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PLU Open Mic featuring Donald Tournier

PLU Open Mic featuring Donald Tournier

The fabulous guest host, Bibi Jacob reviews this week’s Open Mic with photos by Kate and the PLU camera.

‘A story is like water/ That you heat for the bath,’ says Rumi. No need for extra heat – we had plenty of that on Thursday night and I brought the water to spray at the performers. Five virgins graced the sweaty night. And the stories came in many forms.

Tom launched the night with a house full of locks and women. David Sirois sang his way to the stage where he gave us his latest pigeon poem. Steve took us to a bar where there were smokey mustaches. We changed universe as Thomas brought us shiny titanium winged creatures and then Adeena performed something flusty and flirty. Antonia gave us Death and the Human Condition. There was a stirring of our poetic consciousness by Bob and Yann presented us with an exceptional contract. Time then for Donald Tournier, poete extraordinaire and our guest reader to take the floor and wow us with his bilingual work.
Phew, end of an excellent Round 1 and everyone piled out into the hot Belleville street.

Kate kicked off Round 2 with Under Milk Wood and a couple of poems. Elliot came along with his subtil style. Moe wanted the cosmos. The meaning of life and the bac philo was explained to us by David Jagger. And there was no need to lose heart for Beatrice spoke to us of re-inheartment. Nick told us of early love and Larkin. Sexy rompings followed with Shannon and Donald returned to engage us with some translations and anger. A musical interlude as Romeo plucked brilliantly on his guitar. And – oh la la – Troy came in time for some quickies. Imane also inheartened us. Lucas engaged us with politics dans la ville. And the evening came to a beautiful close with three dongs on a bowl and words about silence from Mr Sirois.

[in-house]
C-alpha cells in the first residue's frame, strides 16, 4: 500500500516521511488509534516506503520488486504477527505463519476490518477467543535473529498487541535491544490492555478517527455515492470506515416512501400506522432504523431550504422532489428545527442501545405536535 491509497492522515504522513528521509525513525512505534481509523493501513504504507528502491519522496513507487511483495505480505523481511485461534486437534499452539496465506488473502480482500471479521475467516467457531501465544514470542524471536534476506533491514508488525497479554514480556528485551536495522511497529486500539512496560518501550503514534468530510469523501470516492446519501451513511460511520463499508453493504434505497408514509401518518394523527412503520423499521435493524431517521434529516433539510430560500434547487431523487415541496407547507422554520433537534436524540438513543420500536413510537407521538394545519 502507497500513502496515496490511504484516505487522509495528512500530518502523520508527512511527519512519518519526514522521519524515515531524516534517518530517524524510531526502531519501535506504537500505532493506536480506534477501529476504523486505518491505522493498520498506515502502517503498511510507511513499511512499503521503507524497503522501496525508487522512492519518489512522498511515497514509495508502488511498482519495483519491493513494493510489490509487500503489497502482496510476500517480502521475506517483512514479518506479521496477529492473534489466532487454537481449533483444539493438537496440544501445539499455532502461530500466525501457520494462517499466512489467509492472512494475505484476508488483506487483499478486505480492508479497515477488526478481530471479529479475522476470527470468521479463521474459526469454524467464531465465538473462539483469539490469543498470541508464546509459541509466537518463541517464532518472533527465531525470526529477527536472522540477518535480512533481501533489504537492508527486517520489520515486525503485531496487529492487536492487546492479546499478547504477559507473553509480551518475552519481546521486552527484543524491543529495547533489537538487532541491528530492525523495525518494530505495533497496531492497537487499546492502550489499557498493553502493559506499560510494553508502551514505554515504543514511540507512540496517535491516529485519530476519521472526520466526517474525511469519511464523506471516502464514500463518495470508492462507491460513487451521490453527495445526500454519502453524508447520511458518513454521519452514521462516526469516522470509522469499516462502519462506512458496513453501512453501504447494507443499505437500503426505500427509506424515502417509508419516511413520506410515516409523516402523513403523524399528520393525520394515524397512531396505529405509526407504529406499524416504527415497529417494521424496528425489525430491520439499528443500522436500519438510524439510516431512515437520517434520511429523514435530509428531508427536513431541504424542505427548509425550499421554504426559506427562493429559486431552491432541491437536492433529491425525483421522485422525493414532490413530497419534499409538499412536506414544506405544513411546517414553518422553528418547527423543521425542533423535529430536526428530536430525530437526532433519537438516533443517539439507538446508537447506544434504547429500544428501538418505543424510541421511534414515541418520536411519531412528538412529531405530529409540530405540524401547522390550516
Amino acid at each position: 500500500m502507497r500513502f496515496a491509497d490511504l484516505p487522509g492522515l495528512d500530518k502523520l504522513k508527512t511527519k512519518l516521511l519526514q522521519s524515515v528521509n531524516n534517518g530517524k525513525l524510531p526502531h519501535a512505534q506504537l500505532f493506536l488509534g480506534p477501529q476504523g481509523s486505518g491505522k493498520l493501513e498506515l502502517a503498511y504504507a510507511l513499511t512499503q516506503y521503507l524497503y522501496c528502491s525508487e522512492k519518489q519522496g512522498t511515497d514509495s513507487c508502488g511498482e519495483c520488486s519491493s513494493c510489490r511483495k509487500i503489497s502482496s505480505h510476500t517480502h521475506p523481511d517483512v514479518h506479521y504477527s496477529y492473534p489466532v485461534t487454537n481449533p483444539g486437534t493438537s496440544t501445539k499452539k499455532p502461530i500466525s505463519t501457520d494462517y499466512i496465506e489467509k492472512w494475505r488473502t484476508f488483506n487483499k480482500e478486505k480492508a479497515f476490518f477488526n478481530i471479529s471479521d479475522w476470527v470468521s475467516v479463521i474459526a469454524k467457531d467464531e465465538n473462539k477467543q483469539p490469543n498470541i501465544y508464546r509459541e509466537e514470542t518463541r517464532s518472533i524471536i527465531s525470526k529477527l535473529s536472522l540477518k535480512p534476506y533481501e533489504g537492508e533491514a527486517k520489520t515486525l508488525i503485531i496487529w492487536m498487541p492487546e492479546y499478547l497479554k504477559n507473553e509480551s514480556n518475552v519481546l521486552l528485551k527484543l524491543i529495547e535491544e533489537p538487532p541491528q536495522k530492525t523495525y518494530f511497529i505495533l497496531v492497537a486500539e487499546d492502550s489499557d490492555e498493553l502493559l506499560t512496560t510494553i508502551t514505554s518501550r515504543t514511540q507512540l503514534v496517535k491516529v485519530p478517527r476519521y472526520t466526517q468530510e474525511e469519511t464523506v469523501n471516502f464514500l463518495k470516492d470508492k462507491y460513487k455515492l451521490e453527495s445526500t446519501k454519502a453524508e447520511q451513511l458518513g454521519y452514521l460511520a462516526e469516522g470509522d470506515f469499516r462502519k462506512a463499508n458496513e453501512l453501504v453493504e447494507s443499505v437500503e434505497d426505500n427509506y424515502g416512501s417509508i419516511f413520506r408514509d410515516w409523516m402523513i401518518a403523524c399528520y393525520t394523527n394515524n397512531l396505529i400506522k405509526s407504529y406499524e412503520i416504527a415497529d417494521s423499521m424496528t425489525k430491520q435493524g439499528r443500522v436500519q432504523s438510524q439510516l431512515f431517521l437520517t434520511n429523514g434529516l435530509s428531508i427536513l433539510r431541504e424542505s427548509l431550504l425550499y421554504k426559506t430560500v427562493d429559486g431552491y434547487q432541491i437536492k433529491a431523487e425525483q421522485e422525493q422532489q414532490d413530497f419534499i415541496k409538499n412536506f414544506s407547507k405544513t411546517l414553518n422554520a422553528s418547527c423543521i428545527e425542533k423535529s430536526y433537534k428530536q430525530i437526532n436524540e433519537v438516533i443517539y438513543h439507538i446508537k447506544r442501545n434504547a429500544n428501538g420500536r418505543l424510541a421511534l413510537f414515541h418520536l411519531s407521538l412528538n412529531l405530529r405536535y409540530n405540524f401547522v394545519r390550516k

Donald Tournier was born in Brussels and raised in Hong Kong. He writes in English and French. He sells his French poetry on the Paris metro under the name Mark Tapley. He likes to call himself the most-read and best-paid French poet of his generation. He has published almost nothing. He contributes and helps edit the francophone trimestrial review NAMO.

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